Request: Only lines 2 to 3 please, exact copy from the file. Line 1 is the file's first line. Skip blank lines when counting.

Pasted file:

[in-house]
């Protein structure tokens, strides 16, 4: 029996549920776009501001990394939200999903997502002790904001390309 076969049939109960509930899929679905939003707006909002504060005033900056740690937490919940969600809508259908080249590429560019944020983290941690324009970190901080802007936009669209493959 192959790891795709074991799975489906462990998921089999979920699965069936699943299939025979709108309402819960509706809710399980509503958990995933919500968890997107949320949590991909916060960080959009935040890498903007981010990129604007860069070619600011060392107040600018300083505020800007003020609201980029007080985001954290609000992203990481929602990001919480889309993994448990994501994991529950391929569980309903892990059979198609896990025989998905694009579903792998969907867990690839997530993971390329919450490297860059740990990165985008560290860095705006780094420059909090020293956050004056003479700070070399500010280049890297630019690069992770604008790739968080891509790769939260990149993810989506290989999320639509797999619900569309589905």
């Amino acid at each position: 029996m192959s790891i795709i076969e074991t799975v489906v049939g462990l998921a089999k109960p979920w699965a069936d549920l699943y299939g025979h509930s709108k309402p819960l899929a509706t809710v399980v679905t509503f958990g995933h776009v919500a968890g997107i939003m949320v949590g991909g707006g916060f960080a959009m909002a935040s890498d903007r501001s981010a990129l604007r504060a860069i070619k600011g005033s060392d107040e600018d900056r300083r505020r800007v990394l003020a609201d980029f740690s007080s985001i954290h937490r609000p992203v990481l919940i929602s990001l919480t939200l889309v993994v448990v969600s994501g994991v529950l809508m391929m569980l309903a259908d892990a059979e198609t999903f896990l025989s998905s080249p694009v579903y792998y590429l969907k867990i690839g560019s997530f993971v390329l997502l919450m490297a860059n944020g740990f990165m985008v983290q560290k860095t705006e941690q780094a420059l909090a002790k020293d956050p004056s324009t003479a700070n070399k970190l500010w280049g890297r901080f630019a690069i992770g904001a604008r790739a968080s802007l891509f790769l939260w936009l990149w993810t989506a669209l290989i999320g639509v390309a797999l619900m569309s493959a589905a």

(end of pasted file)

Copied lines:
């Protein structure tokens, strides 16, 4: 029996549920776009501001990394939200999903997502002790904001390309 076969049939109960509930899929679905939003707006909002504060005033900056740690937490919940969600809508259908080249590429560019944020983290941690324009970190901080802007936009669209493959 192959790891795709074991799975489906462990998921089999979920699965069936699943299939025979709108309402819960509706809710399980509503958990995933919500968890997107949320949590991909916060960080959009935040890498903007981010990129604007860069070619600011060392107040600018300083505020800007003020609201980029007080985001954290609000992203990481929602990001919480889309993994448990994501994991529950391929569980309903892990059979198609896990025989998905694009579903792998969907867990690839997530993971390329919450490297860059740990990165985008560290860095705006780094420059909090020293956050004056003479700070070399500010280049890297630019690069992770604008790739968080891509790769939260990149993810989506290989999320639509797999619900569309589905």
């Amino acid at each position: 029996m192959s790891i795709i076969e074991t799975v489906v049939g462990l998921a089999k109960p979920w699965a069936d549920l699943y299939g025979h509930s709108k309402p819960l899929a509706t809710v399980v679905t509503f958990g995933h776009v919500a968890g997107i939003m949320v949590g991909g707006g916060f960080a959009m909002a935040s890498d903007r501001s981010a990129l604007r504060a860069i070619k600011g005033s060392d107040e600018d900056r300083r505020r800007v990394l003020a609201d980029f740690s007080s985001i954290h937490r609000p992203v990481l919940i929602s990001l919480t939200l889309v993994v448990v969600s994501g994991v529950l809508m391929m569980l309903a259908d892990a059979e198609t999903f896990l025989s998905s080249p694009v579903y792998y590429l969907k867990i690839g560019s997530f993971v390329l997502l919450m490297a860059n944020g740990f990165m985008v983290q560290k860095t705006e941690q780094a420059l909090a002790k020293d956050p004056s324009t003479a700070n070399k970190l500010w280049g890297r901080f630019a690069i992770g904001a604008r790739a968080s802007l891509f790769l939260w936009l990149w993810t989506a669209l290989i999320g639509v390309a797999l619900m569309s493959a589905a």